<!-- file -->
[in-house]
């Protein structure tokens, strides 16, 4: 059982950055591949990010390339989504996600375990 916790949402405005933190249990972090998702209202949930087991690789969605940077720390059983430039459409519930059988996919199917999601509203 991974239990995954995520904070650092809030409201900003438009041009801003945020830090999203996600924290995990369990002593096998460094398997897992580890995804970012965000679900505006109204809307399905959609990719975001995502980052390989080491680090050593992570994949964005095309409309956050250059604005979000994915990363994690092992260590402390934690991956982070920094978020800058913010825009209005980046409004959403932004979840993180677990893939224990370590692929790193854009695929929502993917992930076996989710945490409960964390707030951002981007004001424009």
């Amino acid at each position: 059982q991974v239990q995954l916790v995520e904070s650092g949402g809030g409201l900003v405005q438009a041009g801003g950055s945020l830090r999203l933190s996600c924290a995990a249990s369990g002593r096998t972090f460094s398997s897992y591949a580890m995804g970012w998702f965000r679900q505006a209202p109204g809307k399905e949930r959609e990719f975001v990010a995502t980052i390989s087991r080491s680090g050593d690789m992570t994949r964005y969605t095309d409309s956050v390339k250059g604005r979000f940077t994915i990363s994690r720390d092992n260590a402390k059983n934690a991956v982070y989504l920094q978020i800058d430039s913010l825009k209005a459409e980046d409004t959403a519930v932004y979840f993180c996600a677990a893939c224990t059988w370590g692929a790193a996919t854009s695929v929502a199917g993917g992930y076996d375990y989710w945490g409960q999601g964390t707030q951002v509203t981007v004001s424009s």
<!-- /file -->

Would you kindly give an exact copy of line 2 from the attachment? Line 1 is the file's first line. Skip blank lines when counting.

């Protein structure tokens, strides 16, 4: 059982950055591949990010390339989504996600375990 916790949402405005933190249990972090998702209202949930087991690789969605940077720390059983430039459409519930059988996919199917999601509203 991974239990995954995520904070650092809030409201900003438009041009801003945020830090999203996600924290995990369990002593096998460094398997897992580890995804970012965000679900505006109204809307399905959609990719975001995502980052390989080491680090050593992570994949964005095309409309956050250059604005979000994915990363994690092992260590402390934690991956982070920094978020800058913010825009209005980046409004959403932004979840993180677990893939224990370590692929790193854009695929929502993917992930076996989710945490409960964390707030951002981007004001424009």